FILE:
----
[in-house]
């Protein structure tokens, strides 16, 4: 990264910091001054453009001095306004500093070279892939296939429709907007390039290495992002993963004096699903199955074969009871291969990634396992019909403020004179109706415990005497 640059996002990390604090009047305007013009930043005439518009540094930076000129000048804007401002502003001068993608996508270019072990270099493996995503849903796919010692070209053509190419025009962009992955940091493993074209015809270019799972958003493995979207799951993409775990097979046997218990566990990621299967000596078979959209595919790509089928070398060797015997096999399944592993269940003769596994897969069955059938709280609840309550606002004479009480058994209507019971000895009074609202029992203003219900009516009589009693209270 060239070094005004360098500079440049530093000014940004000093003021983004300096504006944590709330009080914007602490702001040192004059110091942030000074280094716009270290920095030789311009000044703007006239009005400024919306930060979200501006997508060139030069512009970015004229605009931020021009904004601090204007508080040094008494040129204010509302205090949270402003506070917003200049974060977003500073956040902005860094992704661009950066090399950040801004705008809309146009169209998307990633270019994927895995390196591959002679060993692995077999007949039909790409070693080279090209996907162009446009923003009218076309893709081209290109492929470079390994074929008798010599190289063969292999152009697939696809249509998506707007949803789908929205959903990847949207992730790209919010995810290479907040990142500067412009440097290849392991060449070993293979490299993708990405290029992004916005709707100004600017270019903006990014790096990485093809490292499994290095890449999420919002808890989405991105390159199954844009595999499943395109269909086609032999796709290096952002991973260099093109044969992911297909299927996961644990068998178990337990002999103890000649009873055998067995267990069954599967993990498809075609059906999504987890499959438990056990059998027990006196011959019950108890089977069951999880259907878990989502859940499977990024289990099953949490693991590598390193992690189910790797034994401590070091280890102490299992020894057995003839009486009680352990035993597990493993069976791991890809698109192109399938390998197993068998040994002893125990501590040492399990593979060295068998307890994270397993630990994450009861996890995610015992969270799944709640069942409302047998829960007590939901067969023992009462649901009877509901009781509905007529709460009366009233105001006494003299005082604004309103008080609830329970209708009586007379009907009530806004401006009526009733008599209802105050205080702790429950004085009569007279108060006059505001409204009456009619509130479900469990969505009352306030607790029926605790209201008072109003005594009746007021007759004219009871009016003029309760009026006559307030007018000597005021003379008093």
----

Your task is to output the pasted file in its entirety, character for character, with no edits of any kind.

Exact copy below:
[in-house]
């Protein structure tokens, strides 16, 4: 990264910091001054453009001095306004500093070279892939296939429709907007390039290495992002993963004096699903199955074969009871291969990634396992019909403020004179109706415990005497 640059996002990390604090009047305007013009930043005439518009540094930076000129000048804007401002502003001068993608996508270019072990270099493996995503849903796919010692070209053509190419025009962009992955940091493993074209015809270019799972958003493995979207799951993409775990097979046997218990566990990621299967000596078979959209595919790509089928070398060797015997096999399944592993269940003769596994897969069955059938709280609840309550606002004479009480058994209507019971000895009074609202029992203003219900009516009589009693209270 060239070094005004360098500079440049530093000014940004000093003021983004300096504006944590709330009080914007602490702001040192004059110091942030000074280094716009270290920095030789311009000044703007006239009005400024919306930060979200501006997508060139030069512009970015004229605009931020021009904004601090204007508080040094008494040129204010509302205090949270402003506070917003200049974060977003500073956040902005860094992704661009950066090399950040801004705008809309146009169209998307990633270019994927895995390196591959002679060993692995077999007949039909790409070693080279090209996907162009446009923003009218076309893709081209290109492929470079390994074929008798010599190289063969292999152009697939696809249509998506707007949803789908929205959903990847949207992730790209919010995810290479907040990142500067412009440097290849392991060449070993293979490299993708990405290029992004916005709707100004600017270019903006990014790096990485093809490292499994290095890449999420919002808890989405991105390159199954844009595999499943395109269909086609032999796709290096952002991973260099093109044969992911297909299927996961644990068998178990337990002999103890000649009873055998067995267990069954599967993990498809075609059906999504987890499959438990056990059998027990006196011959019950108890089977069951999880259907878990989502859940499977990024289990099953949490693991590598390193992690189910790797034994401590070091280890102490299992020894057995003839009486009680352990035993597990493993069976791991890809698109192109399938390998197993068998040994002893125990501590040492399990593979060295068998307890994270397993630990994450009861996890995610015992969270799944709640069942409302047998829960007590939901067969023992009462649901009877509901009781509905007529709460009366009233105001006494003299005082604004309103008080609830329970209708009586007379009907009530806004401006009526009733008599209802105050205080702790429950004085009569007279108060006059505001409204009456009619509130479900469990969505009352306030607790029926605790209201008072109003005594009746007021007759004219009871009016003029309760009026006559307030007018000597005021003379008093």